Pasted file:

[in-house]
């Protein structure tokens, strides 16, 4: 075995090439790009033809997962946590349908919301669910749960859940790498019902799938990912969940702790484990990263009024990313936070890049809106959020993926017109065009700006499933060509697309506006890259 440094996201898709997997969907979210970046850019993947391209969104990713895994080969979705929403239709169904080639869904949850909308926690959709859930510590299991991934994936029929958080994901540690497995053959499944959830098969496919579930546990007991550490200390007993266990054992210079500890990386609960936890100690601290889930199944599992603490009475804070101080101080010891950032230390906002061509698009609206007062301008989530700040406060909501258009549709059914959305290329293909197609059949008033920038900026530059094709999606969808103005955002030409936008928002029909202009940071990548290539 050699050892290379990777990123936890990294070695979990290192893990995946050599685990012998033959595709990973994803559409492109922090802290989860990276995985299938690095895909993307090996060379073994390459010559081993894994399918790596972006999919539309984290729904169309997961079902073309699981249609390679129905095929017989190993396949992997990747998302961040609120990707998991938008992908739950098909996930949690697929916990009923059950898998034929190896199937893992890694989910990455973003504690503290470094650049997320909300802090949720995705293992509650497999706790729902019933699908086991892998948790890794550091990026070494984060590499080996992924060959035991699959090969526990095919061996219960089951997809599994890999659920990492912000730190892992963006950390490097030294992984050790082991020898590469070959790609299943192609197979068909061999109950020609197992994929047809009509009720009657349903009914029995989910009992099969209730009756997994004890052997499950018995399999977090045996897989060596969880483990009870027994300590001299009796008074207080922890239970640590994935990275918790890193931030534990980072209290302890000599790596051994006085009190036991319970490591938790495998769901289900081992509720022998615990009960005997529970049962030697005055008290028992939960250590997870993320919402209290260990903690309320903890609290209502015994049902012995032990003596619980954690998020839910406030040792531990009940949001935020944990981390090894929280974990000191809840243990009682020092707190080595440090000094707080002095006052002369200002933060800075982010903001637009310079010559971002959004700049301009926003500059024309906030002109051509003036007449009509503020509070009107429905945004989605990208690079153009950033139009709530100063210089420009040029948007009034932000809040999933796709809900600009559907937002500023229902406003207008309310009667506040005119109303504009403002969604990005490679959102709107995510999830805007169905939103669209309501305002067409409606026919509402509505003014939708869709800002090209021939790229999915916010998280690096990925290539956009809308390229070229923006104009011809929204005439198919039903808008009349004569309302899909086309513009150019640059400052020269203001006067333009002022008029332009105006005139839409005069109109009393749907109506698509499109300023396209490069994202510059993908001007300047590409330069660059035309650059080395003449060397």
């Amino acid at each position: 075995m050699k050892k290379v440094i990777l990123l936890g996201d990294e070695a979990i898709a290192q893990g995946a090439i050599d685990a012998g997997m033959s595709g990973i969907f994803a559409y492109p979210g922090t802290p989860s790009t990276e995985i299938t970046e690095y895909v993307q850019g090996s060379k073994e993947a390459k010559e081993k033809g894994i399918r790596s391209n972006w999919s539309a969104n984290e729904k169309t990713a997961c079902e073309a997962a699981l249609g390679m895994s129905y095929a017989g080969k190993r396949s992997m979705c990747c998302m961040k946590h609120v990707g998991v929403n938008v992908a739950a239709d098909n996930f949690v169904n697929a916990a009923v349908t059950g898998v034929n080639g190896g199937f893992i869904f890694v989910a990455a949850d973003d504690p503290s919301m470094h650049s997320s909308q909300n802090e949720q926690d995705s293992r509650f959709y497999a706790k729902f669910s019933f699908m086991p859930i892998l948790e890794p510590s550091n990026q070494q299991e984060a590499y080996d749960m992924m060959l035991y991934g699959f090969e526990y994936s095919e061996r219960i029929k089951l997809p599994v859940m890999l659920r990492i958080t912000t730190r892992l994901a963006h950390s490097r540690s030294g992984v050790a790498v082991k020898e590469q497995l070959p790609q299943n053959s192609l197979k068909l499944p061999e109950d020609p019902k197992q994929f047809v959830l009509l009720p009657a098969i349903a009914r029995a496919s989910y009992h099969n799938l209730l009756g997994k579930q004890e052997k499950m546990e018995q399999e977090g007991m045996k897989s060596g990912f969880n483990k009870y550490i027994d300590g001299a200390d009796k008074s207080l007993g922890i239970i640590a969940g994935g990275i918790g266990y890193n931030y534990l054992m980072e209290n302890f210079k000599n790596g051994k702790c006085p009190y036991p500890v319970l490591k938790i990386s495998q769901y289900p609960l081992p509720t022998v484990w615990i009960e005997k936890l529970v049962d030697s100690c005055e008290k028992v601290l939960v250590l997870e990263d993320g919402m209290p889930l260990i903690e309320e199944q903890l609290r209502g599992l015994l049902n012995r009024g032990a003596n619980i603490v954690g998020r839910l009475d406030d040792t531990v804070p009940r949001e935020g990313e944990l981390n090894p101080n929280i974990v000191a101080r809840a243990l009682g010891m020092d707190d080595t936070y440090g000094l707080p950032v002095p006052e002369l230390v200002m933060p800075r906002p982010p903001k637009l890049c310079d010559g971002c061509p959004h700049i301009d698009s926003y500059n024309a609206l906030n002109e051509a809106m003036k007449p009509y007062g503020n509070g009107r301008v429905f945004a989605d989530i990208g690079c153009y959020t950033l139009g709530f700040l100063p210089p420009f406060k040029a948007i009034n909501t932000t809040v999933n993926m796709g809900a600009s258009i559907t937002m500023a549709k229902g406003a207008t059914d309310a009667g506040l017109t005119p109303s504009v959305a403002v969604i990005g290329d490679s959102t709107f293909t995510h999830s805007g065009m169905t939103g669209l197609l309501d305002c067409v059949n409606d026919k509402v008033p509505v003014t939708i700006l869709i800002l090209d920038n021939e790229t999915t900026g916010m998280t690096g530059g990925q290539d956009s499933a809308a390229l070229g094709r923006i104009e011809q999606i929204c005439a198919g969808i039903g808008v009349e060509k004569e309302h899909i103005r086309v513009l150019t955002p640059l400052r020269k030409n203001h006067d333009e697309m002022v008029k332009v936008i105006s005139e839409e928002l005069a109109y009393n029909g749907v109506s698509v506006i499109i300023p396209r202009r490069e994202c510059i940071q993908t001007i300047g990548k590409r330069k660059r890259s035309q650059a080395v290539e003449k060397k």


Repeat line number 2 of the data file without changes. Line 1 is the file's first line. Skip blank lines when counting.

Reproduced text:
């Protein structure tokens, strides 16, 4: 075995090439790009033809997962946590349908919301669910749960859940790498019902799938990912969940702790484990990263009024990313936070890049809106959020993926017109065009700006499933060509697309506006890259 440094996201898709997997969907979210970046850019993947391209969104990713895994080969979705929403239709169904080639869904949850909308926690959709859930510590299991991934994936029929958080994901540690497995053959499944959830098969496919579930546990007991550490200390007993266990054992210079500890990386609960936890100690601290889930199944599992603490009475804070101080101080010891950032230390906002061509698009609206007062301008989530700040406060909501258009549709059914959305290329293909197609059949008033920038900026530059094709999606969808103005955002030409936008928002029909202009940071990548290539 050699050892290379990777990123936890990294070695979990290192893990995946050599685990012998033959595709990973994803559409492109922090802290989860990276995985299938690095895909993307090996060379073994390459010559081993894994399918790596972006999919539309984290729904169309997961079902073309699981249609390679129905095929017989190993396949992997990747998302961040609120990707998991938008992908739950098909996930949690697929916990009923059950898998034929190896199937893992890694989910990455973003504690503290470094650049997320909300802090949720995705293992509650497999706790729902019933699908086991892998948790890794550091990026070494984060590499080996992924060959035991699959090969526990095919061996219960089951997809599994890999659920990492912000730190892992963006950390490097030294992984050790082991020898590469070959790609299943192609197979068909061999109950020609197992994929047809009509009720009657349903009914029995989910009992099969209730009756997994004890052997499950018995399999977090045996897989060596969880483990009870027994300590001299009796008074207080922890239970640590994935990275918790890193931030534990980072209290302890000599790596051994006085009190036991319970490591938790495998769901289900081992509720022998615990009960005997529970049962030697005055008290028992939960250590997870993320919402209290260990903690309320903890609290209502015994049902012995032990003596619980954690998020839910406030040792531990009940949001935020944990981390090894929280974990000191809840243990009682020092707190080595440090000094707080002095006052002369200002933060800075982010903001637009310079010559971002959004700049301009926003500059024309906030002109051509003036007449009509503020509070009107429905945004989605990208690079153009950033139009709530100063210089420009040029948007009034932000809040999933796709809900600009559907937002500023229902406003207008309310009667506040005119109303504009403002969604990005490679959102709107995510999830805007169905939103669209309501305002067409409606026919509402509505003014939708869709800002090209021939790229999915916010998280690096990925290539956009809308390229070229923006104009011809929204005439198919039903808008009349004569309302899909086309513009150019640059400052020269203001006067333009002022008029332009105006005139839409005069109109009393749907109506698509499109300023396209490069994202510059993908001007300047590409330069660059035309650059080395003449060397």